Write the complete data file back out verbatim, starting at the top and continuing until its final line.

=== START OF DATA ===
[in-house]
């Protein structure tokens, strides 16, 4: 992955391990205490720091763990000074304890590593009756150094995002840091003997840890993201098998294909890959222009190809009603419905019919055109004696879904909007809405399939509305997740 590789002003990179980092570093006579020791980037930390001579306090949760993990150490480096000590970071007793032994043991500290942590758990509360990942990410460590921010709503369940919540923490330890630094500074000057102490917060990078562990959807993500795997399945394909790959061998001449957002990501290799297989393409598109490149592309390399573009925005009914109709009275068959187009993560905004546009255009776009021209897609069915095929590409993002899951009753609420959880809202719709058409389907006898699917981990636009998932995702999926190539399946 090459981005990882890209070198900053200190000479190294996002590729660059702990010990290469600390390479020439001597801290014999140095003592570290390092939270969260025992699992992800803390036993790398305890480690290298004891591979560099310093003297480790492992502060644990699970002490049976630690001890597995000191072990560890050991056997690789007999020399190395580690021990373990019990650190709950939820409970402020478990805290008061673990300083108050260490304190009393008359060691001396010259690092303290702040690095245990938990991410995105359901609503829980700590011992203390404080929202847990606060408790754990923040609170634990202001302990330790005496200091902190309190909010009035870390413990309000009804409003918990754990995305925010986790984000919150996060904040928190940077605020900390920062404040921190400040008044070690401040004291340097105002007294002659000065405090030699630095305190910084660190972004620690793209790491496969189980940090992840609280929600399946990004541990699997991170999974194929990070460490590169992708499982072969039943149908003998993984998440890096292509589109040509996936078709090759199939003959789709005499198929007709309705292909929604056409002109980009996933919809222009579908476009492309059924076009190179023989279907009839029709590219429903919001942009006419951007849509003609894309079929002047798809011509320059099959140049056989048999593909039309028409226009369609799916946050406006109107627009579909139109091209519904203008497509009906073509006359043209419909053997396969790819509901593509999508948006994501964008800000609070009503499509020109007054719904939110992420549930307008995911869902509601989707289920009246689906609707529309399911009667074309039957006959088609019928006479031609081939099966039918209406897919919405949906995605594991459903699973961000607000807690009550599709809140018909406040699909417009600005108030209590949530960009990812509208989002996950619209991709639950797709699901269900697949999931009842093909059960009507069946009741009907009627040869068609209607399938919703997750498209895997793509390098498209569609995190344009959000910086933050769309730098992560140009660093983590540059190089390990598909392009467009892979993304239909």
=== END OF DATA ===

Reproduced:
[in-house]
């Protein structure tokens, strides 16, 4: 992955391990205490720091763990000074304890590593009756150094995002840091003997840890993201098998294909890959222009190809009603419905019919055109004696879904909007809405399939509305997740 590789002003990179980092570093006579020791980037930390001579306090949760993990150490480096000590970071007793032994043991500290942590758990509360990942990410460590921010709503369940919540923490330890630094500074000057102490917060990078562990959807993500795997399945394909790959061998001449957002990501290799297989393409598109490149592309390399573009925005009914109709009275068959187009993560905004546009255009776009021209897609069915095929590409993002899951009753609420959880809202719709058409389907006898699917981990636009998932995702999926190539399946 090459981005990882890209070198900053200190000479190294996002590729660059702990010990290469600390390479020439001597801290014999140095003592570290390092939270969260025992699992992800803390036993790398305890480690290298004891591979560099310093003297480790492992502060644990699970002490049976630690001890597995000191072990560890050991056997690789007999020399190395580690021990373990019990650190709950939820409970402020478990805290008061673990300083108050260490304190009393008359060691001396010259690092303290702040690095245990938990991410995105359901609503829980700590011992203390404080929202847990606060408790754990923040609170634990202001302990330790005496200091902190309190909010009035870390413990309000009804409003918990754990995305925010986790984000919150996060904040928190940077605020900390920062404040921190400040008044070690401040004291340097105002007294002659000065405090030699630095305190910084660190972004620690793209790491496969189980940090992840609280929600399946990004541990699997991170999974194929990070460490590169992708499982072969039943149908003998993984998440890096292509589109040509996936078709090759199939003959789709005499198929007709309705292909929604056409002109980009996933919809222009579908476009492309059924076009190179023989279907009839029709590219429903919001942009006419951007849509003609894309079929002047798809011509320059099959140049056989048999593909039309028409226009369609799916946050406006109107627009579909139109091209519904203008497509009906073509006359043209419909053997396969790819509901593509999508948006994501964008800000609070009503499509020109007054719904939110992420549930307008995911869902509601989707289920009246689906609707529309399911009667074309039957006959088609019928006479031609081939099966039918209406897919919405949906995605594991459903699973961000607000807690009550599709809140018909406040699909417009600005108030209590949530960009990812509208989002996950619209991709639950797709699901269900697949999931009842093909059960009507069946009741009907009627040869068609209607399938919703997750498209895997793509390098498209569609995190344009959000910086933050769309730098992560140009660093983590540059190089390990598909392009467009892979993304239909």